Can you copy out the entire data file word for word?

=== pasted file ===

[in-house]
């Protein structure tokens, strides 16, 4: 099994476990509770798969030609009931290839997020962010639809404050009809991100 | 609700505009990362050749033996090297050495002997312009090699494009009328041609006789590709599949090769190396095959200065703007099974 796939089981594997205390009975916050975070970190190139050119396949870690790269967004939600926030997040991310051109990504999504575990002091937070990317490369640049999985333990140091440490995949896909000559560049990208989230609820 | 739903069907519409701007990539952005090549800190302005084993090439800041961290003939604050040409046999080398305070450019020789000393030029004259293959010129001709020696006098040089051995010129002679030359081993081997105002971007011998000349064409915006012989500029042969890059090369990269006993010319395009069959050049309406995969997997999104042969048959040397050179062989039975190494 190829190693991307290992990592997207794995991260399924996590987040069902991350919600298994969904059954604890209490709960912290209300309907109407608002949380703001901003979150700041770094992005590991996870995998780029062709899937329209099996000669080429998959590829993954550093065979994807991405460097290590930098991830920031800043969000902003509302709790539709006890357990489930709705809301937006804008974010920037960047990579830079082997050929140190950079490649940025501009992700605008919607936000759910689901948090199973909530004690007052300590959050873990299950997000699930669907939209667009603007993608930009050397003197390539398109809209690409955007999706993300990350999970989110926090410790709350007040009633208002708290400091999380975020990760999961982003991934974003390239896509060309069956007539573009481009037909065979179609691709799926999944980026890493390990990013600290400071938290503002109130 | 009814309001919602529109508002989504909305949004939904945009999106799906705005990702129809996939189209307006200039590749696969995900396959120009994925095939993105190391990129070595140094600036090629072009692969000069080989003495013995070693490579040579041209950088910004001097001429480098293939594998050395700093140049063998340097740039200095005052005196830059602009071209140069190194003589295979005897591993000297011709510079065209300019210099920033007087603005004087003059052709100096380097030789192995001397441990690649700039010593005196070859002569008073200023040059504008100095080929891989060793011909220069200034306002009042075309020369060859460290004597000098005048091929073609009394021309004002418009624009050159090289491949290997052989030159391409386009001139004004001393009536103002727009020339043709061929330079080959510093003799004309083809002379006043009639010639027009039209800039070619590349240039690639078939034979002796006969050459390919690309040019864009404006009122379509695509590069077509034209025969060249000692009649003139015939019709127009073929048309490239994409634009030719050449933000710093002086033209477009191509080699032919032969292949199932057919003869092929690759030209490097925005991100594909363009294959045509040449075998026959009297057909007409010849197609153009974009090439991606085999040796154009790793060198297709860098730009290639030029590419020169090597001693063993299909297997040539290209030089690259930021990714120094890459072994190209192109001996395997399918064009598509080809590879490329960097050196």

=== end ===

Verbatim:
[in-house]
């Protein structure tokens, strides 16, 4: 099994476990509770798969030609009931290839997020962010639809404050009809991100 | 609700505009990362050749033996090297050495002997312009090699494009009328041609006789590709599949090769190396095959200065703007099974 796939089981594997205390009975916050975070970190190139050119396949870690790269967004939600926030997040991310051109990504999504575990002091937070990317490369640049999985333990140091440490995949896909000559560049990208989230609820 | 739903069907519409701007990539952005090549800190302005084993090439800041961290003939604050040409046999080398305070450019020789000393030029004259293959010129001709020696006098040089051995010129002679030359081993081997105002971007011998000349064409915006012989500029042969890059090369990269006993010319395009069959050049309406995969997997999104042969048959040397050179062989039975190494 190829190693991307290992990592997207794995991260399924996590987040069902991350919600298994969904059954604890209490709960912290209300309907109407608002949380703001901003979150700041770094992005590991996870995998780029062709899937329209099996000669080429998959590829993954550093065979994807991405460097290590930098991830920031800043969000902003509302709790539709006890357990489930709705809301937006804008974010920037960047990579830079082997050929140190950079490649940025501009992700605008919607936000759910689901948090199973909530004690007052300590959050873990299950997000699930669907939209667009603007993608930009050397003197390539398109809209690409955007999706993300990350999970989110926090410790709350007040009633208002708290400091999380975020990760999961982003991934974003390239896509060309069956007539573009481009037909065979179609691709799926999944980026890493390990990013600290400071938290503002109130 | 009814309001919602529109508002989504909305949004939904945009999106799906705005990702129809996939189209307006200039590749696969995900396959120009994925095939993105190391990129070595140094600036090629072009692969000069080989003495013995070693490579040579041209950088910004001097001429480098293939594998050395700093140049063998340097740039200095005052005196830059602009071209140069190194003589295979005897591993000297011709510079065209300019210099920033007087603005004087003059052709100096380097030789192995001397441990690649700039010593005196070859002569008073200023040059504008100095080929891989060793011909220069200034306002009042075309020369060859460290004597000098005048091929073609009394021309004002418009624009050159090289491949290997052989030159391409386009001139004004001393009536103002727009020339043709061929330079080959510093003799004309083809002379006043009639010639027009039209800039070619590349240039690639078939034979002796006969050459390919690309040019864009404006009122379509695509590069077509034209025969060249000692009649003139015939019709127009073929048309490239994409634009030719050449933000710093002086033209477009191509080699032919032969292949199932057919003869092929690759030209490097925005991100594909363009294959045509040449075998026959009297057909007409010849197609153009974009090439991606085999040796154009790793060198297709860098730009290639030029590419020169090597001693063993299909297997040539290209030089690259930021990714120094890459072994190209192109001996395997399918064009598509080809590879490329960097050196």